The tone of SharePoint-related presentations I attended at the 2011 Enterprise 2.0 Boston conference (#e2conf) makes me wonder if Microsoft SharePoint is destined to become the industry's next Lotus Notes.
Some déjà vu dimensions: SharePoint is very widely used, but, as with Notes, in a previous generation (in the mid to late 1990s), SharePoint is considered by many people to be:
- Of limited "out of the box" utility
- Difficult to deploy and customize
- Not “best of breed” for specific capabilities (e.g., for SharePoint: blogs, wikis, activity streams, and discussion forums; for Notes, out-of-the-box document management and workflow were considered less than best-of-breed), or, in general, for user interface/user experience
- A platform that is often complemented by 3rd-party solutions, for some popular collaborative/social domains (e.g., NewsGator for activity streams in conjunction with SharePoint)
- A slow-to-evolve product, managed as more of a traditional enterprise software development project than a frequently-updated Internet-centric product or service
- A steep and long learning curve; as with Notes, there are many useful capabilities in SharePoint (e.g., Word, Excel, PowerPoint, OneNote, Access, and Visio services), which I suspect relatively few developers have explored at this point
- Frankly a bit boring… As one snapshot, the large Microsoft exhibit space at the E2.0 event seemed to be sparsely visited, even though it was located at the entrance of the exhibit hall (and included an Xbox/Kinect system)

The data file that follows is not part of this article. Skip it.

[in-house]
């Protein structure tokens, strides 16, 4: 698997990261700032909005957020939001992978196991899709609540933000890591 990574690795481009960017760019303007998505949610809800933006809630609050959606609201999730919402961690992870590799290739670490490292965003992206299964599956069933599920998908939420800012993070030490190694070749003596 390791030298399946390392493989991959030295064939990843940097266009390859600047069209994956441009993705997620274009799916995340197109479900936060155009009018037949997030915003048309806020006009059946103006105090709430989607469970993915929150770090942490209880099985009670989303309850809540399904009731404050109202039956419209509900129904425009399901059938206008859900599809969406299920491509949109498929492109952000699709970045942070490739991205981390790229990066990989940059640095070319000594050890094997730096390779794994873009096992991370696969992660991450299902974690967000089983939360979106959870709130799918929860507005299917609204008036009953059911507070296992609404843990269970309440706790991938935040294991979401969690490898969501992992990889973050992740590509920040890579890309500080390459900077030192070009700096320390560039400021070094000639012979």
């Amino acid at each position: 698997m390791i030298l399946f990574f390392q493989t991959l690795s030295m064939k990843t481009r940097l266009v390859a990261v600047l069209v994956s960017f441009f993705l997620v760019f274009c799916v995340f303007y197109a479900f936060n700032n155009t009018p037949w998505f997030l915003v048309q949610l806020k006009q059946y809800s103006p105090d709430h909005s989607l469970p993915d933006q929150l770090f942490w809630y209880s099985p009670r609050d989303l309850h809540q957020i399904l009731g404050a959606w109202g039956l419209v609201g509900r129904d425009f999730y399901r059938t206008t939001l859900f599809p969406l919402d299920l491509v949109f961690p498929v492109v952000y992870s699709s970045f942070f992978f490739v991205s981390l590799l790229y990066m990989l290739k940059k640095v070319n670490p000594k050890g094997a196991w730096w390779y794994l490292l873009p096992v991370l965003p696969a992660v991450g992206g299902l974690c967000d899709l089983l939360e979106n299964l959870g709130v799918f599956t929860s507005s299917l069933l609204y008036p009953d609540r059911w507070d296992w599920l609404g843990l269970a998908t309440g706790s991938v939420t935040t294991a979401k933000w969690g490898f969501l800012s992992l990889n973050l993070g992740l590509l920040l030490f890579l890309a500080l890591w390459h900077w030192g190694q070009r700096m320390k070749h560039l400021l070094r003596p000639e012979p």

In another pattern that's consistent with Notes market dynamics of the 1990s, many Microsoft partners and competitors are implicitly trying to relegate SharePoint to a limited role, e.g., as a basic document-centric intranet server that's merely one of many information repositories that can be extended with a variety of social services, or as a cost-effective solution for some basic collaboration and content services, but one that requires third-party services for archival or compliance concerns.
The tone during a "Social Strategies for SharePoint" breakout session Tuesday afternoon was especially negative, with the speakers and several audience members expressing frustration with what they perceive as social software limitations in SharePoint. A Microsoft product manager in the audience spoke up at one point, but unhelpfully came across as frustrated and defensive, and explained that Microsoft's product planning approach is to design products for a very wide range of customers, not just for a subset of specific usage scenarios.
On a more positive theme, Microsoft has been successful in using SharePoint to displace Lotus Notes in many organizations worldwide, so the platform-centric Notes analogy is not entirely negative. And, although many people probably agree with Real Story Group President Tony Byrne that "SharePoint happens" – that SharePoint is an inevitable part of day-to-day reality for many people – SharePoint is also, by most measures (e.g., market share, revenue growth, synergy with other Microsoft products), a very successful product, and one poised to gain more momentum with the imminent launch of Office 365. As another consideration, even aspects that some people perceive to be SharePoint limitations and idiosyncrasies are positive to others in the SharePoint ecosystem, as they essentially serve as a full-employment act for SharePoint administrators, application developers, and professional service providers.
2011 is likely to be a pivotal year for SharePoint. If it stays on its current Notes-like trajectory, it will continue to be a pervasive but relatively horizontal and low-level platform for collaborative applications and content. If SharePoint is to instead move beyond a basic platform role and become the environment in which information workers are productively and happily engaged for all of their collaboration/social needs, Microsoft will have to make some difficult decisions and strategic investments, in order to leapfrog its social software/service competitors.